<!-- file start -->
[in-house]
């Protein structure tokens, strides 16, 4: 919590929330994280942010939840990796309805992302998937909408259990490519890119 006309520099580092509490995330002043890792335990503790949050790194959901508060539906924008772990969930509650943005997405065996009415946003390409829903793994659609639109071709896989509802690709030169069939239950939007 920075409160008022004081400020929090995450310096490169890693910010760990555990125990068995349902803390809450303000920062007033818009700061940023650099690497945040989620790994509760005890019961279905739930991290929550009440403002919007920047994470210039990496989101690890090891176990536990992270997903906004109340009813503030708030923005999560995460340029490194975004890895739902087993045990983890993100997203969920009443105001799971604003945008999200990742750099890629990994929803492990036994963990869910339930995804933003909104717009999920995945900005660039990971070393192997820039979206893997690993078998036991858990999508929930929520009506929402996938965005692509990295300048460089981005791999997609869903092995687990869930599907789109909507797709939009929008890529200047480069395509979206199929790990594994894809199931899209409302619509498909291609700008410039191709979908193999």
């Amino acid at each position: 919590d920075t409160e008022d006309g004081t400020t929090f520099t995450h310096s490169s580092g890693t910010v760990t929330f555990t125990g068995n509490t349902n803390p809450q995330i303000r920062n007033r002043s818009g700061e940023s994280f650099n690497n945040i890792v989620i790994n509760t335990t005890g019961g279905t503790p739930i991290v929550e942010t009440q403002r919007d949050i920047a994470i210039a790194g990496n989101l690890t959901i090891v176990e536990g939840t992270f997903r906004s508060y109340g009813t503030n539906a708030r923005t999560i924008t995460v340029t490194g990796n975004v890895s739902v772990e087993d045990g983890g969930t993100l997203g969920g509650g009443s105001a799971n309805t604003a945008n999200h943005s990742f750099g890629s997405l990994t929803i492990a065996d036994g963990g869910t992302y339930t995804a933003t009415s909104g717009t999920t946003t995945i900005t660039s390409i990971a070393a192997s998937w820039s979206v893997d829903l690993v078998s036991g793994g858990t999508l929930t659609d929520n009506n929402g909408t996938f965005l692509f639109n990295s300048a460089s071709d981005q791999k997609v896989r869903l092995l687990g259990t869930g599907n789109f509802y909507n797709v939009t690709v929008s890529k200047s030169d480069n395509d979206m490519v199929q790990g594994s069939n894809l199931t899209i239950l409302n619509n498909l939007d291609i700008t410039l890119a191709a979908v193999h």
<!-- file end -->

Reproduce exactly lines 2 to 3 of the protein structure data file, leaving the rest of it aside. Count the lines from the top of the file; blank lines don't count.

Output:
């Protein structure tokens, strides 16, 4: 919590929330994280942010939840990796309805992302998937909408259990490519890119 006309520099580092509490995330002043890792335990503790949050790194959901508060539906924008772990969930509650943005997405065996009415946003390409829903793994659609639109071709896989509802690709030169069939239950939007 920075409160008022004081400020929090995450310096490169890693910010760990555990125990068995349902803390809450303000920062007033818009700061940023650099690497945040989620790994509760005890019961279905739930991290929550009440403002919007920047994470210039990496989101690890090891176990536990992270997903906004109340009813503030708030923005999560995460340029490194975004890895739902087993045990983890993100997203969920009443105001799971604003945008999200990742750099890629990994929803492990036994963990869910339930995804933003909104717009999920995945900005660039990971070393192997820039979206893997690993078998036991858990999508929930929520009506929402996938965005692509990295300048460089981005791999997609869903092995687990869930599907789109909507797709939009929008890529200047480069395509979206199929790990594994894809199931899209409302619509498909291609700008410039191709979908193999």
């Amino acid at each position: 919590d920075t409160e008022d006309g004081t400020t929090f520099t995450h310096s490169s580092g890693t910010v760990t929330f555990t125990g068995n509490t349902n803390p809450q995330i303000r920062n007033r002043s818009g700061e940023s994280f650099n690497n945040i890792v989620i790994n509760t335990t005890g019961g279905t503790p739930i991290v929550e942010t009440q403002r919007d949050i920047a994470i210039a790194g990496n989101l690890t959901i090891v176990e536990g939840t992270f997903r906004s508060y109340g009813t503030n539906a708030r923005t999560i924008t995460v340029t490194g990796n975004v890895s739902v772990e087993d045990g983890g969930t993100l997203g969920g509650g009443s105001a799971n309805t604003a945008n999200h943005s990742f750099g890629s997405l990994t929803i492990a065996d036994g963990g869910t992302y339930t995804a933003t009415s909104g717009t999920t946003t995945i900005t660039s390409i990971a070393a192997s998937w820039s979206v893997d829903l690993v078998s036991g793994g858990t999508l929930t659609d929520n009506n929402g909408t996938f965005l692509f639109n990295s300048a460089s071709d981005q791999k997609v896989r869903l092995l687990g259990t869930g599907n789109f509802y909507n797709v939009t690709v929008s890529k200047s030169d480069n395509d979206m490519v199929q790990g594994s069939n894809l199931t899209i239950l409302n619509n498909l939007d291609i700008t410039l890119a191709a979908v193999h």